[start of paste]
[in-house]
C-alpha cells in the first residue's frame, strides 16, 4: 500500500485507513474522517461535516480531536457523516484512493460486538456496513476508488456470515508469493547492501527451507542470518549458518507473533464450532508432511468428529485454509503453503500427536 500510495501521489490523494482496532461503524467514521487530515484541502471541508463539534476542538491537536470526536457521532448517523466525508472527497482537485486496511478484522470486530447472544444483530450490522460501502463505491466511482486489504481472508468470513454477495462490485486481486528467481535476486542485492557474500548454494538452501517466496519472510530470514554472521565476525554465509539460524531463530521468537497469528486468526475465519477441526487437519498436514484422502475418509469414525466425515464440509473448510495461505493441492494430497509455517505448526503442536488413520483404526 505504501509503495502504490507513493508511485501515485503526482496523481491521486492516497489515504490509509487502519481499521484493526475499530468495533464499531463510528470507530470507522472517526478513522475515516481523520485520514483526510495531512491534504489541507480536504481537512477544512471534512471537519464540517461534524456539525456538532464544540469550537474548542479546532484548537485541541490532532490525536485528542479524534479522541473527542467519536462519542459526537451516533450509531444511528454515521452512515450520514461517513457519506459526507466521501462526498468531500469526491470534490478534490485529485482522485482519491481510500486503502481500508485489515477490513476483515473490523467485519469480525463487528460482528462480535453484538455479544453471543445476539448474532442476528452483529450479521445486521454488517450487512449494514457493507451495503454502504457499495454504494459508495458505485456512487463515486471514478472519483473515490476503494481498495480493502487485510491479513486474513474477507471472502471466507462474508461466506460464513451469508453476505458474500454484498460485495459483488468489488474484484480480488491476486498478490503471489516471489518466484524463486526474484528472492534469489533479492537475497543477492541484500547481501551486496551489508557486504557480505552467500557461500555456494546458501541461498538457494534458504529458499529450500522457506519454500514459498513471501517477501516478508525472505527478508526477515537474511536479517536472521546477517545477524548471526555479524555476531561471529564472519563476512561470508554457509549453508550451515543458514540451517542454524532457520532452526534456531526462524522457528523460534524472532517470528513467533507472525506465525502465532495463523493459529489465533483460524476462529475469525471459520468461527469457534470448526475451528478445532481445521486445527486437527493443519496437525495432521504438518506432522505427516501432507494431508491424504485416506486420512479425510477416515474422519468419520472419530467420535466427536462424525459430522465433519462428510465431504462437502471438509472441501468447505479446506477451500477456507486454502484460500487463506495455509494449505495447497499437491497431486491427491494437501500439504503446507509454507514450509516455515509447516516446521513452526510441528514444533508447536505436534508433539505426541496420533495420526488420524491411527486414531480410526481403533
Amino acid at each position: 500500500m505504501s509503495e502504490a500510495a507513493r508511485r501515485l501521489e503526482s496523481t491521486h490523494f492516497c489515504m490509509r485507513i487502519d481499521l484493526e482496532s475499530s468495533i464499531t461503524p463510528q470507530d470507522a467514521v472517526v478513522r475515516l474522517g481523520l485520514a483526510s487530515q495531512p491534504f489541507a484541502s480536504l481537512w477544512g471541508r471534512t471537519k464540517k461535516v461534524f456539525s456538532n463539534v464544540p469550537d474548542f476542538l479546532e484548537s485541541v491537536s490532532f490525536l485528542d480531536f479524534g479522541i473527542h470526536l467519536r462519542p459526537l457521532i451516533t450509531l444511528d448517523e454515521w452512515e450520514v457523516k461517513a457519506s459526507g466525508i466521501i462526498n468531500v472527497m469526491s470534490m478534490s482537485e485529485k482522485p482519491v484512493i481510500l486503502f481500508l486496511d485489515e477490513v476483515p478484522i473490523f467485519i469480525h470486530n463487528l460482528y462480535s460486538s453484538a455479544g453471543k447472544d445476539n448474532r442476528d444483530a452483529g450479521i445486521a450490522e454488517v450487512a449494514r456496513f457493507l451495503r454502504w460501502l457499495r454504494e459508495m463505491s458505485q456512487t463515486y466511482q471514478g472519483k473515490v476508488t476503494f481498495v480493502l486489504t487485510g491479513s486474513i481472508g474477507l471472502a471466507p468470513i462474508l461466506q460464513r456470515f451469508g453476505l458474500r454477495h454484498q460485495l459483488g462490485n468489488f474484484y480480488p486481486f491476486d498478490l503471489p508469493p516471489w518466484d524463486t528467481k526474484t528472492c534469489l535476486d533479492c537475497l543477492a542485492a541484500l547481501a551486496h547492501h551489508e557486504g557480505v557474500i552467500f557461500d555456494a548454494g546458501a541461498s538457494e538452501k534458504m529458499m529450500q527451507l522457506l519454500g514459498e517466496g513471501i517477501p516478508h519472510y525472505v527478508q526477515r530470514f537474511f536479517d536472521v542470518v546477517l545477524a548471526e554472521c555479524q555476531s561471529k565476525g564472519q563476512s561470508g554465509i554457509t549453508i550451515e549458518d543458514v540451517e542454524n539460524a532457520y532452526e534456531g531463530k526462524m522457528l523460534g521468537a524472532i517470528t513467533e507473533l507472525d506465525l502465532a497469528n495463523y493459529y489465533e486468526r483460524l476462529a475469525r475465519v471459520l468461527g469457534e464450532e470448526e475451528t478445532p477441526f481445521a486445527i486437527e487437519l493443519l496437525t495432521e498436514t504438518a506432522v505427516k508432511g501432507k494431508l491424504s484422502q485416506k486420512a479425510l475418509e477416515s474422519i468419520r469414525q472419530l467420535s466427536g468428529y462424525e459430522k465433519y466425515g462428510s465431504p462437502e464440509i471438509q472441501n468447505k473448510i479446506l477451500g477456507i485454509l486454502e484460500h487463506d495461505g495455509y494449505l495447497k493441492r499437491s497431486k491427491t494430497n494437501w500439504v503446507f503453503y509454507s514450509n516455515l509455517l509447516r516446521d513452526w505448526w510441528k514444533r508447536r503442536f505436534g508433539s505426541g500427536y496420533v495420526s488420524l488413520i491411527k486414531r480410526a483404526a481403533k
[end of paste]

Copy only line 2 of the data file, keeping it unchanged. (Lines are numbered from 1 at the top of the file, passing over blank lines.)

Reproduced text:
C-alpha cells in the first residue's frame, strides 16, 4: 500500500485507513474522517461535516480531536457523516484512493460486538456496513476508488456470515508469493547492501527451507542470518549458518507473533464450532508432511468428529485454509503453503500427536 500510495501521489490523494482496532461503524467514521487530515484541502471541508463539534476542538491537536470526536457521532448517523466525508472527497482537485486496511478484522470486530447472544444483530450490522460501502463505491466511482486489504481472508468470513454477495462490485486481486528467481535476486542485492557474500548454494538452501517466496519472510530470514554472521565476525554465509539460524531463530521468537497469528486468526475465519477441526487437519498436514484422502475418509469414525466425515464440509473448510495461505493441492494430497509455517505448526503442536488413520483404526 505504501509503495502504490507513493508511485501515485503526482496523481491521486492516497489515504490509509487502519481499521484493526475499530468495533464499531463510528470507530470507522472517526478513522475515516481523520485520514483526510495531512491534504489541507480536504481537512477544512471534512471537519464540517461534524456539525456538532464544540469550537474548542479546532484548537485541541490532532490525536485528542479524534479522541473527542467519536462519542459526537451516533450509531444511528454515521452512515450520514461517513457519506459526507466521501462526498468531500469526491470534490478534490485529485482522485482519491481510500486503502481500508485489515477490513476483515473490523467485519469480525463487528460482528462480535453484538455479544453471543445476539448474532442476528452483529450479521445486521454488517450487512449494514457493507451495503454502504457499495454504494459508495458505485456512487463515486471514478472519483473515490476503494481498495480493502487485510491479513486474513474477507471472502471466507462474508461466506460464513451469508453476505458474500454484498460485495459483488468489488474484484480480488491476486498478490503471489516471489518466484524463486526474484528472492534469489533479492537475497543477492541484500547481501551486496551489508557486504557480505552467500557461500555456494546458501541461498538457494534458504529458499529450500522457506519454500514459498513471501517477501516478508525472505527478508526477515537474511536479517536472521546477517545477524548471526555479524555476531561471529564472519563476512561470508554457509549453508550451515543458514540451517542454524532457520532452526534456531526462524522457528523460534524472532517470528513467533507472525506465525502465532495463523493459529489465533483460524476462529475469525471459520468461527469457534470448526475451528478445532481445521486445527486437527493443519496437525495432521504438518506432522505427516501432507494431508491424504485416506486420512479425510477416515474422519468419520472419530467420535466427536462424525459430522465433519462428510465431504462437502471438509472441501468447505479446506477451500477456507486454502484460500487463506495455509494449505495447497499437491497431486491427491494437501500439504503446507509454507514450509516455515509447516516446521513452526510441528514444533508447536505436534508433539505426541496420533495420526488420524491411527486414531480410526481403533